What is the Purpose of Preaching?
Posted by Brian Johnson
I touched a nerved this past week on Facebook. I spent two days at a clergy retreat last week. The purpose of the retreat was not focused specifically on preaching. But, during one of the breaks, I got to talking with another pastor. To set the scene, he is starting a new church, and many of his members are not “used to” church yet. They are settling into worship. He was taught at a new church start training to preach for 12-15 minutes to be concise and keep folks wanting more. The question I posed on Facebook was this:
I was challenged at a clergy retreat to preach less (…and the church rejoices…). I noticed my sermons are creeping to the 22-25 minute mark (admittedly too long). The challenge was to aim for 12-15 minutes! Not for the sake of getting to lunch quicker, but to present a clear and focused idea that give people energy to act, rather be worn out from listening. What do you think?
Thirty-three reply comments and countless “likes” on a variety of views brought up several issues. Here are the summaries, each of which are points that deserve a blog posts themselves:
- Consumerism: Many expressed concern that shorting a sermon felt like we were worshiping the clock. In a world which prizes instant gratification, the church needs to present a different, healthier, response. Kristen really wrapped this up well.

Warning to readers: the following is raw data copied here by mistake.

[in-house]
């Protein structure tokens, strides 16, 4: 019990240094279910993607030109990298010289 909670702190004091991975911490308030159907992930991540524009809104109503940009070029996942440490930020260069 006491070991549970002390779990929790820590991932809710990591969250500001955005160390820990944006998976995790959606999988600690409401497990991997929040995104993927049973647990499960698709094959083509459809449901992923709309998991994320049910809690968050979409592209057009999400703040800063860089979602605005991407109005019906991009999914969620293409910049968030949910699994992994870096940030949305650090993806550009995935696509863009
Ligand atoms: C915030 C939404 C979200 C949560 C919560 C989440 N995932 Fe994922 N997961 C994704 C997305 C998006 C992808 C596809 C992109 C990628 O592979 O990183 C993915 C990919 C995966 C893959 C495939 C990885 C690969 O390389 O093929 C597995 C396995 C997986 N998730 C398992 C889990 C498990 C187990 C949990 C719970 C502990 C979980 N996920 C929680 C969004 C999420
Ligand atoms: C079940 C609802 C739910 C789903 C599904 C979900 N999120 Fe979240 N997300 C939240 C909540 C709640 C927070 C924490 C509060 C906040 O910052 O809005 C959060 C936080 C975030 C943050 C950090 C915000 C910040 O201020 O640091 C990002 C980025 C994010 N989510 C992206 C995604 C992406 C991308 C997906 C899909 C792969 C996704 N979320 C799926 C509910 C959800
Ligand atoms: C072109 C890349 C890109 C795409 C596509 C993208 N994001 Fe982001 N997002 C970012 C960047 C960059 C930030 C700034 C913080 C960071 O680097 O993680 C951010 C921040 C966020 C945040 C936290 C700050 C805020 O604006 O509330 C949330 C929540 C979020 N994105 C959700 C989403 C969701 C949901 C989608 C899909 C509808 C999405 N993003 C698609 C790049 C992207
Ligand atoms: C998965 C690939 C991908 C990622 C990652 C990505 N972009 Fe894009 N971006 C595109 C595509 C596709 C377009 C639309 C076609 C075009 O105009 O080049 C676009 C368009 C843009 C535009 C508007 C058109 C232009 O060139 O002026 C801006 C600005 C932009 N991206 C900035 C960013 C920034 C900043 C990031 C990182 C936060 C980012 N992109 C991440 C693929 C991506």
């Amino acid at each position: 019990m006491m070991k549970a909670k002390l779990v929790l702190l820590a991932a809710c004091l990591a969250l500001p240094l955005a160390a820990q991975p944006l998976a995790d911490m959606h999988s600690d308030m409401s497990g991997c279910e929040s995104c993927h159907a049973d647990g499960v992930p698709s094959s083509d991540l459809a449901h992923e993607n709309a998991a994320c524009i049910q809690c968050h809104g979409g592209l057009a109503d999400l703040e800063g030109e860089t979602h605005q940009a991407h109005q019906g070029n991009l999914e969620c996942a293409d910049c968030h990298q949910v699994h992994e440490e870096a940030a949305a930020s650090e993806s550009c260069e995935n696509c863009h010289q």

- Precision: A 25 minute sermon that just rambles could be brought into 12 minutes with more focus. Precision in preaching allows us to do the most good. Here is where things like toastmasters and public speaking can help a preacher. Joey gave a great image. “Scenario #1: A fighter can punch his opponent for 10 rounds, kick the crap out of him, win the fight, and people will know he won… Scenario#2: A fighter can knock his opponent out in the first round, win the fight, and people will be talking about that knockout for days.” Remember, this is an image, no one is advocating beating people up in preaching.
- Biblical Examples: I was grateful for the variety of biblical examples. Daniel reminded us of the Apostle Paul’s night long sermon, and Paul (the campus minister, not the apostle, though he is a fantastic leader) reminded us of Jesus’ 6 minute sermon. It’s hard to make a clear determination on length, as each preaching setting is unique.
- Creating Holy Spirit space: I enjoyed Chris’ comments here. Looking at the worship service as a whole, rather than in parts, can create lots of different opportunities. Worship is a “thin space” where the presence of God is closer (or at least more discernable) than other times.
One issue stood out to me above all else. In each response, and in my questions, I found myself asking “What is the purpose of preaching?” Again, several great answers were given. Preaching was described as (“giving meat”), provoking thought, spirit-led, education, and motivation. All these are right.